Labelling large-scale land acquisitions as land grabs: Procedural and distributional considerations from two cases in Ghana

Abubakari Ahmed*, Z. Abubakari, Alexandros Gasparatos

*Corresponding author for this work

Research output: Contribution to journalArticleAcademicpeer-review

25 Citations (Scopus)
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This paper uses an actor-oriented political ecology approach, and procedural and distributional lenses to explore whether large-scale land acquisitions (LSLAs) exhibit the characteristics of land grabs. We apply these perspectives in two LSLAs in Ghana (oil palm, jatropha) that reflect different drivers/processes of land acquisition, crops and modes of production. For the procedural analysis, we track how LSLAs unfolded on the ground using (a) legal perspectives, (b) narratives of the local communities and other key players (e.g. chiefs, investor, government institutions), and (c) formal documentary evidence. For the distributional analysis, we examine some of the key socio-economic and environmental impacts of these LSLAs through household surveys in the affected communities affected. Through the triangulation of this information, we conclude that even though these LSLAs have some characteristics of land grabs, it is problematic to concretely label them as such. This is because they followed the appropriate legal provisions, even though some of the consultation and compensation processes were questionable. These processes were largely mediated through the unconstructive involvement of chiefs (and their manipulation of customary procedures), rather than unethical practices from the side of investors. These questionable processes have affected transparency and accountability, and have had negative distributional outcomes. This indicates ‘benefit grabbing' by traditional authorities at the expense of local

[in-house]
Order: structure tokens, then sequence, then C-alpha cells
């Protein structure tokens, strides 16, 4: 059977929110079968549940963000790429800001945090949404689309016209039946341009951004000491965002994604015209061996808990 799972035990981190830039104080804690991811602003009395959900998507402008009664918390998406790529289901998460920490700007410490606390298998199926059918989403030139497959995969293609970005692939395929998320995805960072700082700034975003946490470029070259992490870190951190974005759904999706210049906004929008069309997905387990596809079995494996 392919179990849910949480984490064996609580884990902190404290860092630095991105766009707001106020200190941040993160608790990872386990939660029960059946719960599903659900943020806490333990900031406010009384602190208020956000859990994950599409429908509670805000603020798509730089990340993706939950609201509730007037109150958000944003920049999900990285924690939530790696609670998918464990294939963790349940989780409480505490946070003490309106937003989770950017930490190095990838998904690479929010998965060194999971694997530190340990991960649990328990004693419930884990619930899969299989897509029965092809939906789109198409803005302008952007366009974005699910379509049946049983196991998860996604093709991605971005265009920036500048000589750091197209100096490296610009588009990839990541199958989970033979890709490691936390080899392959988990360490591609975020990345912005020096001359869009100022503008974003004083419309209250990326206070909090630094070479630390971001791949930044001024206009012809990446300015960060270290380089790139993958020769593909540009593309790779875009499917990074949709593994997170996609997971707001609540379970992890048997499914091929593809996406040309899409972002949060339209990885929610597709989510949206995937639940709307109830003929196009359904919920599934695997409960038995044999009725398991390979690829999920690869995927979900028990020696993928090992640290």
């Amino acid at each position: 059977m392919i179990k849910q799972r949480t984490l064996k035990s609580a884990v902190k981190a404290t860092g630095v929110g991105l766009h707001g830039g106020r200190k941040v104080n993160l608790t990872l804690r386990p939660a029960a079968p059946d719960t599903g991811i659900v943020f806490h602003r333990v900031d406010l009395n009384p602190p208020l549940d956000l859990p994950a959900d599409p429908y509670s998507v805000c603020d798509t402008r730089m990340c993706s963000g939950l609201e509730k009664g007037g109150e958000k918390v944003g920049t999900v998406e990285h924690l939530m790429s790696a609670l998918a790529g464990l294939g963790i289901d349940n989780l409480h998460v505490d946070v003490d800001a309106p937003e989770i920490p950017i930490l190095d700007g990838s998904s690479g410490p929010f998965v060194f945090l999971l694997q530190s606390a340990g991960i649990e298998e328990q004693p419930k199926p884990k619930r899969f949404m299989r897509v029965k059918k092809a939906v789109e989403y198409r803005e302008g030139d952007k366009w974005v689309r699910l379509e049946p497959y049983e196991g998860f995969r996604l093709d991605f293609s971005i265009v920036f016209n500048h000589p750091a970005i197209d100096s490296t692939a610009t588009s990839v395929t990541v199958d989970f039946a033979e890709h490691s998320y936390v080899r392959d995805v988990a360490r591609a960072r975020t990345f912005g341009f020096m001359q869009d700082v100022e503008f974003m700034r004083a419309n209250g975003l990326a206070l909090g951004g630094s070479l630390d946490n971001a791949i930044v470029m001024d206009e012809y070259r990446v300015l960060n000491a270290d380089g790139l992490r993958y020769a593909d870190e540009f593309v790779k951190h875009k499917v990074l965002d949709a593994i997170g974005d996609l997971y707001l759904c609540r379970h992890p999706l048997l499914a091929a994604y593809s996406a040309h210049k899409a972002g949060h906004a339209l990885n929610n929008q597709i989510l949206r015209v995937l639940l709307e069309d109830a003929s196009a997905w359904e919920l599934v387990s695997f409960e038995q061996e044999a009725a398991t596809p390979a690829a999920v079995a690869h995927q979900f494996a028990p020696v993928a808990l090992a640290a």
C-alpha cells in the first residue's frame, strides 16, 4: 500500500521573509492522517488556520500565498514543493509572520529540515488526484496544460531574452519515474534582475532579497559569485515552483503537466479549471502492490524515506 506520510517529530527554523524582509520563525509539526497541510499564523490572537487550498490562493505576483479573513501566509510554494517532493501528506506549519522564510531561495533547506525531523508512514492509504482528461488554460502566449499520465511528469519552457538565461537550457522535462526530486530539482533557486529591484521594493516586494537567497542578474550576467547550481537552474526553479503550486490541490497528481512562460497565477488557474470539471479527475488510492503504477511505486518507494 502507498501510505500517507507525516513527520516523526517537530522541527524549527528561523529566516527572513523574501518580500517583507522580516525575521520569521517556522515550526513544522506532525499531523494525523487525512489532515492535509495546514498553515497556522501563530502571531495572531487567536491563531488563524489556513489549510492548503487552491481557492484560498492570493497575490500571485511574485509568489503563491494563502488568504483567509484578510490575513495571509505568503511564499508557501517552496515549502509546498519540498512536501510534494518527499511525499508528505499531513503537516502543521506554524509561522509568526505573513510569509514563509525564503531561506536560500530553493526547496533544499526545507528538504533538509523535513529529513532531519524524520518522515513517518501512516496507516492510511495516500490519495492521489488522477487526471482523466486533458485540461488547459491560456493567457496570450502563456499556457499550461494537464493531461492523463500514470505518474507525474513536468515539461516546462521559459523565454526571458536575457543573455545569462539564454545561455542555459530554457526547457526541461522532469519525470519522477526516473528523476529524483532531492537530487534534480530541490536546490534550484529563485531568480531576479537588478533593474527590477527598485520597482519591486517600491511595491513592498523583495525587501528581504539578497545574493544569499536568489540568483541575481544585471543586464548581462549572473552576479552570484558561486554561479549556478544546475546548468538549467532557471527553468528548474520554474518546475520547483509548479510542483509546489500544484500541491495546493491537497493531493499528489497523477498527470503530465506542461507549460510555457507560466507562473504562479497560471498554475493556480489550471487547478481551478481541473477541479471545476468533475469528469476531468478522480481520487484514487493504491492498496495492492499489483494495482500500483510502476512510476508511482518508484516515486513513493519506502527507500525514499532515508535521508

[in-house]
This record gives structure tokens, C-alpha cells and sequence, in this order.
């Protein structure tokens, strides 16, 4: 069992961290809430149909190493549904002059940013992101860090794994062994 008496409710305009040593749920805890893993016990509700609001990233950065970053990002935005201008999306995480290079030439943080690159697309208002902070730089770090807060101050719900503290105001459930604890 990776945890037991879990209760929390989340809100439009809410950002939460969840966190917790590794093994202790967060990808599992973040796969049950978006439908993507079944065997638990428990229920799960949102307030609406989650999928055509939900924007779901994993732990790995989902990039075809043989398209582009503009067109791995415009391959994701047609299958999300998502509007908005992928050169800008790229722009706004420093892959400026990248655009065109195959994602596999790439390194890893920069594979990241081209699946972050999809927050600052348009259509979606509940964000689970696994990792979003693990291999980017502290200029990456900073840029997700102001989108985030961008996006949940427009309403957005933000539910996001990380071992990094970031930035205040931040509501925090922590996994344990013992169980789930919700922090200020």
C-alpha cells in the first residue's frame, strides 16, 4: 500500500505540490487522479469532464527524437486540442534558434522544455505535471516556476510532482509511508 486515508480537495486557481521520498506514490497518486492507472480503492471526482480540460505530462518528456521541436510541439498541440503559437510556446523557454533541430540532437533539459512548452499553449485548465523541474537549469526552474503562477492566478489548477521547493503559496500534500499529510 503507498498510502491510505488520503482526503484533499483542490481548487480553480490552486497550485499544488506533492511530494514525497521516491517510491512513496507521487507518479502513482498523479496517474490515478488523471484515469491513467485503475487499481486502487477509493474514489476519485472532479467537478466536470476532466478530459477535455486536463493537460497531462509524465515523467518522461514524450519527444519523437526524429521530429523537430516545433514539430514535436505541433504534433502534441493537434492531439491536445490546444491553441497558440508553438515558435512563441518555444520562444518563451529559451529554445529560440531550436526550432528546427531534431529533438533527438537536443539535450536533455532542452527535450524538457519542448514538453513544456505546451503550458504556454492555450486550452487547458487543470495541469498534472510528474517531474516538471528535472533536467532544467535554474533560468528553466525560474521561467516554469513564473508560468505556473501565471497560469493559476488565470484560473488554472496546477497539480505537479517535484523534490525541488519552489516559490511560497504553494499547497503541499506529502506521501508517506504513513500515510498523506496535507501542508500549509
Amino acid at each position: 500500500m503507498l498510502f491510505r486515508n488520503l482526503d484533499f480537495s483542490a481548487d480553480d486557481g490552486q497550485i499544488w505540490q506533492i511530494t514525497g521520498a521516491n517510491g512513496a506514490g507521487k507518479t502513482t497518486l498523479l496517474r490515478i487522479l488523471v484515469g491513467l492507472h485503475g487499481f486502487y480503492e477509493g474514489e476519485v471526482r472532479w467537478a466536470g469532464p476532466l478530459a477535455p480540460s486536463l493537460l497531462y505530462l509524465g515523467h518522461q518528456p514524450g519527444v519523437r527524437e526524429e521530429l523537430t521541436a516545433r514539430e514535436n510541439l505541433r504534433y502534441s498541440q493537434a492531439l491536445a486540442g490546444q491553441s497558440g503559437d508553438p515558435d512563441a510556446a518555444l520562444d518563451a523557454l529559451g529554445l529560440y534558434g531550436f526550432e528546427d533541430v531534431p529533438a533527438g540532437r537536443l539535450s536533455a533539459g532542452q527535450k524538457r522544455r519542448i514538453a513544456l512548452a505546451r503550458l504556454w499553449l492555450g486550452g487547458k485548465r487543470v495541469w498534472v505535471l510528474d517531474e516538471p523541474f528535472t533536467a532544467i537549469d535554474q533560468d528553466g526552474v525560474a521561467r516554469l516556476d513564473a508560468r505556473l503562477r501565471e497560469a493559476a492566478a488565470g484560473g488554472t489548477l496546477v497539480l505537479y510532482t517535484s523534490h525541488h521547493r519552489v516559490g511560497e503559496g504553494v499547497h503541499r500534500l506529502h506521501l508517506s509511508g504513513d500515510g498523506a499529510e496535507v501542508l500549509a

communities, rather than actual land grabbing by investors. It is therefore imperative to consider chiefs’ involvement in LSLAs and further formalise LSLA processes (especially in terms of consultations and compensation) to avoid instances of land and/or benefit grabbing in Ghana, and elsewhere in Africa.
Original languageEnglish
Pages (from-to)191-205
Number of pages15
Early online date4 Jun 2019
Publication statusPublished - 1 Oct 2019


  • Chiefs
  • benefit grabbing
  • Jatropha
  • Oil Palm
  • land transaction
  • Ghana
  • n/a OA procedure


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